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"How Do Massive Stars Die?"

Jeremiah Murphy, Florida State University, Tallahassee
Friday, November 17, 2017 - 10:30am to 11:30am
PAT C-421
The title of this talk remains one of the most important
and challenging questions in theoretical astrophysics. The explosive
deaths of massive stars, core-collapse supernovae, are some of the most
energetic events in the Universe; they herald the birth of neutron stars
and black holes, are a major site for nucleosynthesis, influence
galactic hydrodynamics, trigger further star formation, and are
prodigious emitters of neutrinos and gravitational waves. Though these
explosions play an important and multifaceted role in many cosmic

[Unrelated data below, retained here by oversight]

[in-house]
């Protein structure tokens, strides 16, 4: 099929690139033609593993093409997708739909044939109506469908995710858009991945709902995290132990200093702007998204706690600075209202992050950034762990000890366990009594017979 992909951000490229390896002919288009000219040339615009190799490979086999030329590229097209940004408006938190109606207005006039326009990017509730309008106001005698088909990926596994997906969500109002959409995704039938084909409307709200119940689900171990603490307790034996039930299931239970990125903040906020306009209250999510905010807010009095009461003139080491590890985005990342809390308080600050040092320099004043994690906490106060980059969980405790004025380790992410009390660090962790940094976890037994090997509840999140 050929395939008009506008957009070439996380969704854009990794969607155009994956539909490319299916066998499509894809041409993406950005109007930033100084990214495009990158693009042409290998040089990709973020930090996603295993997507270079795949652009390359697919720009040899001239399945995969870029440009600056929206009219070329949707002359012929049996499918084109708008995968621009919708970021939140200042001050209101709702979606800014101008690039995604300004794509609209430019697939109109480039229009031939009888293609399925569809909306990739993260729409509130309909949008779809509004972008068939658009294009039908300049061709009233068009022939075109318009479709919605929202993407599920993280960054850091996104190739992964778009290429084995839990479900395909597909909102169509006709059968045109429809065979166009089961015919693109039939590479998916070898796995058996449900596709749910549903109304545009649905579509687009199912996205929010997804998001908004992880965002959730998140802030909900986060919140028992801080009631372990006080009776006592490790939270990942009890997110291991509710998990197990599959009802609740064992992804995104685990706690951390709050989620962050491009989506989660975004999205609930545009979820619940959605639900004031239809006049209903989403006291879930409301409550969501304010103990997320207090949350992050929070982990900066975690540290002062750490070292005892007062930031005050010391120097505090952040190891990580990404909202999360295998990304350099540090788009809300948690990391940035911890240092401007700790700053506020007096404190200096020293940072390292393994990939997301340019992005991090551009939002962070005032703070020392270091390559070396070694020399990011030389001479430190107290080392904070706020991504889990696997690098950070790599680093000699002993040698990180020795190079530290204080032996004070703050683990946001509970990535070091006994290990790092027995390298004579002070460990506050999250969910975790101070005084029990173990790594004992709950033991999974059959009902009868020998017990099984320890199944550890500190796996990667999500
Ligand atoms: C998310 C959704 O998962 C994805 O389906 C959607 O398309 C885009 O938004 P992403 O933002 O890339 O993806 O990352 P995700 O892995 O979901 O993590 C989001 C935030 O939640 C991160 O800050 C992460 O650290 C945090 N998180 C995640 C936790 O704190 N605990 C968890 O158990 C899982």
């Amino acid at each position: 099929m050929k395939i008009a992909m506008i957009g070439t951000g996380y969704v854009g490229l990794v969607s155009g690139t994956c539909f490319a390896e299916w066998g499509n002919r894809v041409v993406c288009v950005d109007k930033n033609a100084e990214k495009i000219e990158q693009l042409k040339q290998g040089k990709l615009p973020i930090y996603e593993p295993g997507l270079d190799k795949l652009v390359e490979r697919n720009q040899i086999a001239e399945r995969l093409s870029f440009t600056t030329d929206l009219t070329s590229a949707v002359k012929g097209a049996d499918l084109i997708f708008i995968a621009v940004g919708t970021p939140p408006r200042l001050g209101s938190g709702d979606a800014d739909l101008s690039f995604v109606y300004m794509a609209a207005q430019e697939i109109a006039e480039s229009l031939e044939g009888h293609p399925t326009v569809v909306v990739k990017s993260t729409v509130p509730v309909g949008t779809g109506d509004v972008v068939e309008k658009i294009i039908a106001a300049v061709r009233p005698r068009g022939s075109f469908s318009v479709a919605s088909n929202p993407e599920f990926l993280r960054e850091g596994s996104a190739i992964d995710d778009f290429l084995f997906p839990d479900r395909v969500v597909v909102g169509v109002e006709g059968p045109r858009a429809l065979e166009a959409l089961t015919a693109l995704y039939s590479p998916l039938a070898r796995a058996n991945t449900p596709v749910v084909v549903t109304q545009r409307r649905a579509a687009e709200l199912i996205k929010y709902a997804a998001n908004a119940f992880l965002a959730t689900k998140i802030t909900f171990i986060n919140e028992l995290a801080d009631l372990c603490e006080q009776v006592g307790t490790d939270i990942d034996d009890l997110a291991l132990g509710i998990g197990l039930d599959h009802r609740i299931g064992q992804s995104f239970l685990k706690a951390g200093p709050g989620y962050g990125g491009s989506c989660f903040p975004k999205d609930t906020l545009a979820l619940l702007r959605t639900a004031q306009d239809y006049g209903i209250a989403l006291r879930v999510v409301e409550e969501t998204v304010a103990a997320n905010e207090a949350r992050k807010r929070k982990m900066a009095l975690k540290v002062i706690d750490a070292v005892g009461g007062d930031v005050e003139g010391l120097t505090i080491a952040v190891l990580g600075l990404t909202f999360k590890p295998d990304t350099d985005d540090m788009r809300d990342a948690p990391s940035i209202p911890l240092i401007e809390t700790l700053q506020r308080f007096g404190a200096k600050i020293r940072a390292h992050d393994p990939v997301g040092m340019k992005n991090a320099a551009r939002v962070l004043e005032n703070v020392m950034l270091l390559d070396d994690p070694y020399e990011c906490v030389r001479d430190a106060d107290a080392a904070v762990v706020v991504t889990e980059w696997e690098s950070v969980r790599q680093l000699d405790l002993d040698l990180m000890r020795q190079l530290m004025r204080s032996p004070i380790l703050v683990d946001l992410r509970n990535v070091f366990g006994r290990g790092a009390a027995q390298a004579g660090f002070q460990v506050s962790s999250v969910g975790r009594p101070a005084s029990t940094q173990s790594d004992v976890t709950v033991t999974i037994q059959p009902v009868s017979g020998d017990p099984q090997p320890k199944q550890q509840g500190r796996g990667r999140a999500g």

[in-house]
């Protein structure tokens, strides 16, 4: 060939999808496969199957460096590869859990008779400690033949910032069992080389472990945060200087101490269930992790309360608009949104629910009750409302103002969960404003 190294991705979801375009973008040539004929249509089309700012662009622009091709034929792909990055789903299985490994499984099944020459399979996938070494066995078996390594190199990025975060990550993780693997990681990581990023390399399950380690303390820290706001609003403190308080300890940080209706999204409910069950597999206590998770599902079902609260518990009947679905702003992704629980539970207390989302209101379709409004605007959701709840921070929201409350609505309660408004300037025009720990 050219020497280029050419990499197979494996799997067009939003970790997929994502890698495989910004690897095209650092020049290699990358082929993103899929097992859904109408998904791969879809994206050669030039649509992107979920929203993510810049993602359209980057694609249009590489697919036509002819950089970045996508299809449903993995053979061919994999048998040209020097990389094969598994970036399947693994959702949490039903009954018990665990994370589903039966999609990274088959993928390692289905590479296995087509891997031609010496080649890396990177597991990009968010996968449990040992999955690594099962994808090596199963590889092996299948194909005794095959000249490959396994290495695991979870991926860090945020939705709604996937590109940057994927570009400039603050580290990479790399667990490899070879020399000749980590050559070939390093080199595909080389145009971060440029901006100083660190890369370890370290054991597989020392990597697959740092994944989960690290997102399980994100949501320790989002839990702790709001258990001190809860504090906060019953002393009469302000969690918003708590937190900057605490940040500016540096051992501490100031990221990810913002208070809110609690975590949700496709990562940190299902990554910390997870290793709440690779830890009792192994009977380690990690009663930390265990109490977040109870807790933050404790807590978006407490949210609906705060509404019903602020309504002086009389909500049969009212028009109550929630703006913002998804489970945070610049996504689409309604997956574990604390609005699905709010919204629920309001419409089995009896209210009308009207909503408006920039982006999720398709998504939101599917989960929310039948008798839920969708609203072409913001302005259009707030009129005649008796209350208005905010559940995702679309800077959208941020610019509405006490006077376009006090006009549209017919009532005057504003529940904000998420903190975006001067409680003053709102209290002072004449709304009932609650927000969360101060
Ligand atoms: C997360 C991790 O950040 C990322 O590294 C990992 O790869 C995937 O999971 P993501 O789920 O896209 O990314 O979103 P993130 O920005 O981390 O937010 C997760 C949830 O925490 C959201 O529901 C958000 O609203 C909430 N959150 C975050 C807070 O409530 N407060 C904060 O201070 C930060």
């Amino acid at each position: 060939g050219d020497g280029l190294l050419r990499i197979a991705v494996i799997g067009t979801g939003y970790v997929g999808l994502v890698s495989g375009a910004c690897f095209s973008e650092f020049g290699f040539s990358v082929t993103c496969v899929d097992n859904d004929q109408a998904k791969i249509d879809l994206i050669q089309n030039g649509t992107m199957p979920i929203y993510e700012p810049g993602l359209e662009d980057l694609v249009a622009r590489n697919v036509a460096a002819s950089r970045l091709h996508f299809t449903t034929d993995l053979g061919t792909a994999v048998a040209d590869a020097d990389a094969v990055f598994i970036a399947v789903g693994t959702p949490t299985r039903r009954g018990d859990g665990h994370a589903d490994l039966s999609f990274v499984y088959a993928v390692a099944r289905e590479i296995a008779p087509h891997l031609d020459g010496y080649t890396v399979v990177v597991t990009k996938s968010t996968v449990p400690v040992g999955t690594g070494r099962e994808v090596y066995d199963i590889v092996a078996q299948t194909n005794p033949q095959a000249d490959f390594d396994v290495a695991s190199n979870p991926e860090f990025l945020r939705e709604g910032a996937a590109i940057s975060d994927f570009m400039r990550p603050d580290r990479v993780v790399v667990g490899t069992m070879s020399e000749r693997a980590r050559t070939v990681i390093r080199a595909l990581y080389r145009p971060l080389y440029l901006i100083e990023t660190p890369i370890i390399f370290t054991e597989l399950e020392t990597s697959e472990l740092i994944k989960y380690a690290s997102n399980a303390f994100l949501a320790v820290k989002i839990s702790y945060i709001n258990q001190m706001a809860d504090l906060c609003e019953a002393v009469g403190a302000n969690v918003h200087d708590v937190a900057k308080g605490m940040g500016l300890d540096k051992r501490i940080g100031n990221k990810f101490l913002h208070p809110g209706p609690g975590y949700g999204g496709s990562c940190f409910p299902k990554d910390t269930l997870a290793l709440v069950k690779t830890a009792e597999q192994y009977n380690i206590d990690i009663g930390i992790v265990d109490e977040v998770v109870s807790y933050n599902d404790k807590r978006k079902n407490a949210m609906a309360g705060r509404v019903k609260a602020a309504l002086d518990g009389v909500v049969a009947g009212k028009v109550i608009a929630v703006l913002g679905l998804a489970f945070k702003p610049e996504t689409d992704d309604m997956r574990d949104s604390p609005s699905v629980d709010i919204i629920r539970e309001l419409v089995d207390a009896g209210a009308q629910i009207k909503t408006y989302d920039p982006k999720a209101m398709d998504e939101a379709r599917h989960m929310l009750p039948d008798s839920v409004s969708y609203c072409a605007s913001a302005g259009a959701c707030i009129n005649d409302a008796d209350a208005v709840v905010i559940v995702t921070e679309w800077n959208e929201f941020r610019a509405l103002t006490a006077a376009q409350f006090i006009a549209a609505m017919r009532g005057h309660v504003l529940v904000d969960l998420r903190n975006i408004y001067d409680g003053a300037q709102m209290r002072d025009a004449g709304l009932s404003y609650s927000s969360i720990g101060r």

phenomena, the details of the explosion mechanism have remained elusive
for many decades. The fundamental challenge of core-collapse theory is
to understand what makes the difference between a fizzled result and
successful explosions. Ultimately, answering this question will require
both theory and observational constraints. In this talk, I will present
a unifying theory for core-collapse supernova explosions, and I will
present our observational constraints on which stars actually explode.

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